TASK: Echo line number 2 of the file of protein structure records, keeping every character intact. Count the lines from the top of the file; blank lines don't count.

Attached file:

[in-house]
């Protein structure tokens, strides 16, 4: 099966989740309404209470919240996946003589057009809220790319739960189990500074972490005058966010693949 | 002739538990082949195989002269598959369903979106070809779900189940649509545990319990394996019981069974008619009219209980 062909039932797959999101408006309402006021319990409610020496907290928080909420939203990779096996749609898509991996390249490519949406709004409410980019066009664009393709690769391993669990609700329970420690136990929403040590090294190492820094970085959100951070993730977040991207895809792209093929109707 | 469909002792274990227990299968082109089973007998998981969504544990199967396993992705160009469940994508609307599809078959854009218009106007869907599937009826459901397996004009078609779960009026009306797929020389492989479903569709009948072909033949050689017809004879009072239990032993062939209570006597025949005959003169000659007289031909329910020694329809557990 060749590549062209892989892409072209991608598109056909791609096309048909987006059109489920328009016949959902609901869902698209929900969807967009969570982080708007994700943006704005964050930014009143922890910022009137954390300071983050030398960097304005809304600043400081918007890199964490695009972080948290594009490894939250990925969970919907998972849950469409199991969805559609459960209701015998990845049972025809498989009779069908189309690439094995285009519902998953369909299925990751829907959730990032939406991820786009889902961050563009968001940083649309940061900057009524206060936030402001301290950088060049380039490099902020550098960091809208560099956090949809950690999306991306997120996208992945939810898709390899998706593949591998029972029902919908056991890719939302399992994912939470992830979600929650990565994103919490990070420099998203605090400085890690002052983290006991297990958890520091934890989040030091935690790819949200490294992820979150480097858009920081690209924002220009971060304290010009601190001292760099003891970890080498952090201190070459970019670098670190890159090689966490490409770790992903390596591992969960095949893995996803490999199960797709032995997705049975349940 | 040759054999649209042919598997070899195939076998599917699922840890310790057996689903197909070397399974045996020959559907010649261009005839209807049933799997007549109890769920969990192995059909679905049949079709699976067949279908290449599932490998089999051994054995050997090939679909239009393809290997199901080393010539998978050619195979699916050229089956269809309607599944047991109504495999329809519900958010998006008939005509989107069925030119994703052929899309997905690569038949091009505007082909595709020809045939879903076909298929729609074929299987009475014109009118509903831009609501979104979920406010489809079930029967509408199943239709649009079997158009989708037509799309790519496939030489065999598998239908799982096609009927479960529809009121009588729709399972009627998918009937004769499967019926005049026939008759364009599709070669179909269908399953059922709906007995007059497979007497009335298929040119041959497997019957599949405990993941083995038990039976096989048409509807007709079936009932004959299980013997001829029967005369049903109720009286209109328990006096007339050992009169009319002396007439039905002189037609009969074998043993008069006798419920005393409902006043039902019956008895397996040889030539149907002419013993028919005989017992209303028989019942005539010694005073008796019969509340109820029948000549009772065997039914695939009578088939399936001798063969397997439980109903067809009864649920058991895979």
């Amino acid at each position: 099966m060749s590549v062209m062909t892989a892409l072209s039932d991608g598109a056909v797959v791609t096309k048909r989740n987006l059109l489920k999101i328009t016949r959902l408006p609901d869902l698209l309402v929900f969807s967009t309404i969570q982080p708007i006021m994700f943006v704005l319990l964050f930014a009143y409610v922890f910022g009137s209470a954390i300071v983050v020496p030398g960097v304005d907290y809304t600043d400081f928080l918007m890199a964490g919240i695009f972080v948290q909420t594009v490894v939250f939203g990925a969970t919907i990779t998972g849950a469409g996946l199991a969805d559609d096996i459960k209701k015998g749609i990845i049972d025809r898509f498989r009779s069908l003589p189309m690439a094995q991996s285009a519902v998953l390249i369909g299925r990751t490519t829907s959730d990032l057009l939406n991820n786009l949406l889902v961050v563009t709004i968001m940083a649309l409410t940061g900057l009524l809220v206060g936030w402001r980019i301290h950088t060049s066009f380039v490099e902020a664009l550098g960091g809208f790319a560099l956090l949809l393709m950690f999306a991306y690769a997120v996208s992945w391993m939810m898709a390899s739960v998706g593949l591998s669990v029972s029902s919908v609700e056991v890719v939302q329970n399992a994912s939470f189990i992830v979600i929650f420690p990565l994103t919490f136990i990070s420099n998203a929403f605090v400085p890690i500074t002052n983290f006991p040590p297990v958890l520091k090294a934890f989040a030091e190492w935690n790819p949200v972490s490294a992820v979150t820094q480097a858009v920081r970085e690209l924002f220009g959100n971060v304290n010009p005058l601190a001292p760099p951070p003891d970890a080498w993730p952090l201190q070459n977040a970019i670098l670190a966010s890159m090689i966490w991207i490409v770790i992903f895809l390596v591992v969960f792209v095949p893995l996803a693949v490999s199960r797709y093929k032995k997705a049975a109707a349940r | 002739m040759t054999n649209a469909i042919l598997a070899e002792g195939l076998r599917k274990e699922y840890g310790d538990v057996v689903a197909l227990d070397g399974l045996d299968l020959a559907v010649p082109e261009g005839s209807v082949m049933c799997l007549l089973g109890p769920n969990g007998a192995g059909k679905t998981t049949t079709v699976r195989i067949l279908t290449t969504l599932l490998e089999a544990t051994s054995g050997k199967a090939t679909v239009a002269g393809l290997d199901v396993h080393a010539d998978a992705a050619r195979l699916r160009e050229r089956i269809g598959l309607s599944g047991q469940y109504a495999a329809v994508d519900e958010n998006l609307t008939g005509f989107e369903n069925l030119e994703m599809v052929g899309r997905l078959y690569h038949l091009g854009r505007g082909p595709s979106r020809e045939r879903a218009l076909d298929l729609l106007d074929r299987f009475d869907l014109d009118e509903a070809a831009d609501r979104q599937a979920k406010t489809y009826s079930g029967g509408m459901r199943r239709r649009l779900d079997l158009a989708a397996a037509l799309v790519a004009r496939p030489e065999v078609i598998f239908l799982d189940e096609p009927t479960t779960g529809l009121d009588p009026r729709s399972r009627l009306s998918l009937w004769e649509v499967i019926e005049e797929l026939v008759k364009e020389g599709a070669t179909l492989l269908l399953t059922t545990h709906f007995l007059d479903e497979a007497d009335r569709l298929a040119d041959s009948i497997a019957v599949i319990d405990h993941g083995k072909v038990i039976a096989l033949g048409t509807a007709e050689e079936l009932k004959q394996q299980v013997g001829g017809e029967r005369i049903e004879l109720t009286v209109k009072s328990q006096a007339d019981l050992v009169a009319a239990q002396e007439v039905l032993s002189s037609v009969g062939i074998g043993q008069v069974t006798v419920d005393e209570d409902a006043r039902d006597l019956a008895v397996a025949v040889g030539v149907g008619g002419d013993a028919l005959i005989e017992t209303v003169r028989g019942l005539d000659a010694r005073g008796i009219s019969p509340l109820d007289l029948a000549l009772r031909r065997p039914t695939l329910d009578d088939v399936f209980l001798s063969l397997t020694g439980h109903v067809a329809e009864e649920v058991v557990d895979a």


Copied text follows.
């Protein structure tokens, strides 16, 4: 099966989740309404209470919240996946003589057009809220790319739960189990500074972490005058966010693949 | 002739538990082949195989002269598959369903979106070809779900189940649509545990319990394996019981069974008619009219209980 062909039932797959999101408006309402006021319990409610020496907290928080909420939203990779096996749609898509991996390249490519949406709004409410980019066009664009393709690769391993669990609700329970420690136990929403040590090294190492820094970085959100951070993730977040991207895809792209093929109707 | 469909002792274990227990299968082109089973007998998981969504544990199967396993992705160009469940994508609307599809078959854009218009106007869907599937009826459901397996004009078609779960009026009306797929020389492989479903569709009948072909033949050689017809004879009072239990032993062939209570006597025949005959003169000659007289031909329910020694329809557990 060749590549062209892989892409072209991608598109056909791609096309048909987006059109489920328009016949959902609901869902698209929900969807967009969570982080708007994700943006704005964050930014009143922890910022009137954390300071983050030398960097304005809304600043400081918007890199964490695009972080948290594009490894939250990925969970919907998972849950469409199991969805559609459960209701015998990845049972025809498989009779069908189309690439094995285009519902998953369909299925990751829907959730990032939406991820786009889902961050563009968001940083649309940061900057009524206060936030402001301290950088060049380039490099902020550098960091809208560099956090949809950690999306991306997120996208992945939810898709390899998706593949591998029972029902919908056991890719939302399992994912939470992830979600929650990565994103919490990070420099998203605090400085890690002052983290006991297990958890520091934890989040030091935690790819949200490294992820979150480097858009920081690209924002220009971060304290010009601190001292760099003891970890080498952090201190070459970019670098670190890159090689966490490409770790992903390596591992969960095949893995996803490999199960797709032995997705049975349940 | 040759054999649209042919598997070899195939076998599917699922840890310790057996689903197909070397399974045996020959559907010649261009005839209807049933799997007549109890769920969990192995059909679905049949079709699976067949279908290449599932490998089999051994054995050997090939679909239009393809290997199901080393010539998978050619195979699916050229089956269809309607599944047991109504495999329809519900958010998006008939005509989107069925030119994703052929899309997905690569038949091009505007082909595709020809045939879903076909298929729609074929299987009475014109009118509903831009609501979104979920406010489809079930029967509408199943239709649009079997158009989708037509799309790519496939030489065999598998239908799982096609009927479960529809009121009588729709399972009627998918009937004769499967019926005049026939008759364009599709070669179909269908399953059922709906007995007059497979007497009335298929040119041959497997019957599949405990993941083995038990039976096989048409509807007709079936009932004959299980013997001829029967005369049903109720009286209109328990006096007339050992009169009319002396007439039905002189037609009969074998043993008069006798419920005393409902006043039902019956008895397996040889030539149907002419013993028919005989017992209303028989019942005539010694005073008796019969509340109820029948000549009772065997039914695939009578088939399936001798063969397997439980109903067809009864649920058991895979």